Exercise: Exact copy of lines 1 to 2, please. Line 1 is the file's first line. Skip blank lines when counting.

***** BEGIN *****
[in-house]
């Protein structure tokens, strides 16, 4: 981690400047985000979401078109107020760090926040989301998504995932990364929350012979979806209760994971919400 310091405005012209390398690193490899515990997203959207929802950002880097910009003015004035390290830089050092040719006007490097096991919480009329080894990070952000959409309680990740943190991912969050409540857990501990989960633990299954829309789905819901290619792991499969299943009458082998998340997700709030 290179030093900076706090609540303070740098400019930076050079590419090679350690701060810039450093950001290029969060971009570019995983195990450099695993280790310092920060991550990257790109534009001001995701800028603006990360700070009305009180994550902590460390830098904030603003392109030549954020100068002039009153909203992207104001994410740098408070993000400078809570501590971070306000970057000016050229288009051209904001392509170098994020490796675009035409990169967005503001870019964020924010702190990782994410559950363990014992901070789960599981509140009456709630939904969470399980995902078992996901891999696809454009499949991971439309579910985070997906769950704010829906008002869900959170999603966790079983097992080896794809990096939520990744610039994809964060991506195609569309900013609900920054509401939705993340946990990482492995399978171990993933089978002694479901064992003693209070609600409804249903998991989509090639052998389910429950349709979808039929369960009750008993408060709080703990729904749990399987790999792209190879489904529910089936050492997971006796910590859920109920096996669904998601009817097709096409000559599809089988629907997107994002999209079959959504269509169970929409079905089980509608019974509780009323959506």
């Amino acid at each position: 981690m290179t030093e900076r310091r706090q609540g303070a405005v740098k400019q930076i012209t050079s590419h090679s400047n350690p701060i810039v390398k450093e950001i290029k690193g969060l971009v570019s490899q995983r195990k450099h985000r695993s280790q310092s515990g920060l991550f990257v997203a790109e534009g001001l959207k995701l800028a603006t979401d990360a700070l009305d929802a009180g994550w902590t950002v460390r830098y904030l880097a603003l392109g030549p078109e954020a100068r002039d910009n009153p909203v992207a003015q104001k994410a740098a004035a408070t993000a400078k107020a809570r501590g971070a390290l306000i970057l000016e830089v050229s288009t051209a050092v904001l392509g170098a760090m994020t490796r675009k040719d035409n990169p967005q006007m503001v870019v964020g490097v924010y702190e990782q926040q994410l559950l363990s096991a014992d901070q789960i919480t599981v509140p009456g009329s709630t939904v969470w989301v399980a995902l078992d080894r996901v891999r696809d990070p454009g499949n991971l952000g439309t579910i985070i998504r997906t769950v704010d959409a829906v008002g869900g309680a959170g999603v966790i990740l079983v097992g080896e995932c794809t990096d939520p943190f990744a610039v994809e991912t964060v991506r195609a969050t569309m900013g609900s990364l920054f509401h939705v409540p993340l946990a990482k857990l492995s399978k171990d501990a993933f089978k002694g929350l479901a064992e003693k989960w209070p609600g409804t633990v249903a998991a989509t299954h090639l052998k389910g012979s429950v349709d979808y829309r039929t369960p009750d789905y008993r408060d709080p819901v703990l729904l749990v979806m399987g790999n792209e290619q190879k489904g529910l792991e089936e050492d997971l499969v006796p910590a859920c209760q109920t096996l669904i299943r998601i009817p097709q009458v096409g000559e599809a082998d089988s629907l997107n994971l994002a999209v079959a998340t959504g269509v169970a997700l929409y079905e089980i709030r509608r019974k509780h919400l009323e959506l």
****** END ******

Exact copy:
[in-house]
């Protein structure tokens, strides 16, 4: 981690400047985000979401078109107020760090926040989301998504995932990364929350012979979806209760994971919400 310091405005012209390398690193490899515990997203959207929802950002880097910009003015004035390290830089050092040719006007490097096991919480009329080894990070952000959409309680990740943190991912969050409540857990501990989960633990299954829309789905819901290619792991499969299943009458082998998340997700709030 290179030093900076706090609540303070740098400019930076050079590419090679350690701060810039450093950001290029969060971009570019995983195990450099695993280790310092920060991550990257790109534009001001995701800028603006990360700070009305009180994550902590460390830098904030603003392109030549954020100068002039009153909203992207104001994410740098408070993000400078809570501590971070306000970057000016050229288009051209904001392509170098994020490796675009035409990169967005503001870019964020924010702190990782994410559950363990014992901070789960599981509140009456709630939904969470399980995902078992996901891999696809454009499949991971439309579910985070997906769950704010829906008002869900959170999603966790079983097992080896794809990096939520990744610039994809964060991506195609569309900013609900920054509401939705993340946990990482492995399978171990993933089978002694479901064992003693209070609600409804249903998991989509090639052998389910429950349709979808039929369960009750008993408060709080703990729904749990399987790999792209190879489904529910089936050492997971006796910590859920109920096996669904998601009817097709096409000559599809089988629907997107994002999209079959959504269509169970929409079905089980509608019974509780009323959506």